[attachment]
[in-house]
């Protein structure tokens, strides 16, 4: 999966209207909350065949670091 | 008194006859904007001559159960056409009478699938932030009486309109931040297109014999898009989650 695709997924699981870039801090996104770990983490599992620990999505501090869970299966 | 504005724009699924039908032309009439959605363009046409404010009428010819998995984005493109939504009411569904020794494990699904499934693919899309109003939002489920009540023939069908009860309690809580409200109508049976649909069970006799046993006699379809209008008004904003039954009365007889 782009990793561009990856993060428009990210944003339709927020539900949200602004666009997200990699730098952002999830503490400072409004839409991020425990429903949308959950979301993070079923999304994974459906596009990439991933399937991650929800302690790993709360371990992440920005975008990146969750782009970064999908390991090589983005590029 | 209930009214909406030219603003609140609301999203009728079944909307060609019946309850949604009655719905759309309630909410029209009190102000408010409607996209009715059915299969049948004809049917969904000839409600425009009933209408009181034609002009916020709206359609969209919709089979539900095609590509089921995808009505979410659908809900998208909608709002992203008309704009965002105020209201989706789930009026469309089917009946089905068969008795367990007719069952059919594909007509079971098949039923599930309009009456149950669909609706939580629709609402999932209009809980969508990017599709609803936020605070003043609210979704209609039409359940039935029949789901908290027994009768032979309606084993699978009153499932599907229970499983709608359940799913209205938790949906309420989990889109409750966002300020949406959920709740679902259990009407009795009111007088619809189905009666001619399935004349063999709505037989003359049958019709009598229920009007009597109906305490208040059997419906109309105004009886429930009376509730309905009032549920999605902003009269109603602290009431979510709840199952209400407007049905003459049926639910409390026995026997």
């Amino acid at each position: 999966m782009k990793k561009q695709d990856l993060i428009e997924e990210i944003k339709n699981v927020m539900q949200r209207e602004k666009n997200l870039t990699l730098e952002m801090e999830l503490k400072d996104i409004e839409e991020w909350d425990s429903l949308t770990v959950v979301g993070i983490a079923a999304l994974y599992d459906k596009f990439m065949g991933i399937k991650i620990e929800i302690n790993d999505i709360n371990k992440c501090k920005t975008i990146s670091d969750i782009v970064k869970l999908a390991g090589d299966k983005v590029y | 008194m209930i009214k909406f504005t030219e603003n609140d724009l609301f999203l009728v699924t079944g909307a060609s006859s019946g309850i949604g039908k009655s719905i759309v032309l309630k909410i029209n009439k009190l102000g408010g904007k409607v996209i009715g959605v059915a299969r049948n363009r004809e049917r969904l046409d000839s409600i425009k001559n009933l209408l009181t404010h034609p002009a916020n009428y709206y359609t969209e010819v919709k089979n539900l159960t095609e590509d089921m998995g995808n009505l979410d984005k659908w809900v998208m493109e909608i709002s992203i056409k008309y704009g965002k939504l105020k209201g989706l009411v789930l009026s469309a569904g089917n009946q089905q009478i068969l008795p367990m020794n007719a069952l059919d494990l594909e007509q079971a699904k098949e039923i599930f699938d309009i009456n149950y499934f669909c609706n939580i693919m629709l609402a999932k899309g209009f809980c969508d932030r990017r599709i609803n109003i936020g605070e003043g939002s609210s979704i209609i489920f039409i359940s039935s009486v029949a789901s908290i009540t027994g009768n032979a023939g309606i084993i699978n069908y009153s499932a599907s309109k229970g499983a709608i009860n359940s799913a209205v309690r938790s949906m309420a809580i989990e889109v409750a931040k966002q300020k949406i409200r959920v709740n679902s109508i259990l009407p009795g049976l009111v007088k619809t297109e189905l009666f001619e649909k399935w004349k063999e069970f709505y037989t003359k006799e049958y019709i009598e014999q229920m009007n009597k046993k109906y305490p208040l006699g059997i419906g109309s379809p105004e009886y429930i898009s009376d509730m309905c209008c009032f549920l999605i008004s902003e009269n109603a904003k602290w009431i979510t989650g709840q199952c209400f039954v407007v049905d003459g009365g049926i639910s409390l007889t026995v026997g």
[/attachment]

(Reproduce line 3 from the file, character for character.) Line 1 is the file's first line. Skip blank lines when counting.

């Amino acid at each position: 999966m782009k990793k561009q695709d990856l993060i428009e997924e990210i944003k339709n699981v927020m539900q949200r209207e602004k666009n997200l870039t990699l730098e952002m801090e999830l503490k400072d996104i409004e839409e991020w909350d425990s429903l949308t770990v959950v979301g993070i983490a079923a999304l994974y599992d459906k596009f990439m065949g991933i399937k991650i620990e929800i302690n790993d999505i709360n371990k992440c501090k920005t975008i990146s670091d969750i782009v970064k869970l999908a390991g090589d299966k983005v590029y | 008194m209930i009214k909406f504005t030219e603003n609140d724009l609301f999203l009728v699924t079944g909307a060609s006859s019946g309850i949604g039908k009655s719905i759309v032309l309630k909410i029209n009439k009190l102000g408010g904007k409607v996209i009715g959605v059915a299969r049948n363009r004809e049917r969904l046409d000839s409600i425009k001559n009933l209408l009181t404010h034609p002009a916020n009428y709206y359609t969209e010819v919709k089979n539900l159960t095609e590509d089921m998995g995808n009505l979410d984005k659908w809900v998208m493109e909608i709002s992203i056409k008309y704009g965002k939504l105020k209201g989706l009411v789930l009026s469309a569904g089917n009946q089905q009478i068969l008795p367990m020794n007719a069952l059919d494990l594909e007509q079971a699904k098949e039923i599930f699938d309009i009456n149950y499934f669909c609706n939580i693919m629709l609402a999932k899309g209009f809980c969508d932030r990017r599709i609803n109003i936020g605070e003043g939002s609210s979704i209609i489920f039409i359940s039935s009486v029949a789901s908290i009540t027994g009768n032979a023939g309606i084993i699978n069908y009153s499932a599907s309109k229970g499983a709608i009860n359940s799913a209205v309690r938790s949906m309420a809580i989990e889109v409750a931040k966002q300020k949406i409200r959920v709740n679902s109508i259990l009407p009795g049976l009111v007088k619809t297109e189905l009666f001619e649909k399935w004349k063999e069970f709505y037989t003359k006799e049958y019709i009598e014999q229920m009007n009597k046993k109906y305490p208040l006699g059997i419906g109309s379809p105004e009886y429930i898009s009376d509730m309905c209008c009032f549920l999605i008004s902003e009269n109603a904003k602290w009431i979510t989650g709840q199952c209400f039954v407007v049905d003459g009365g049926i639910s409390l007889t026995v026997g």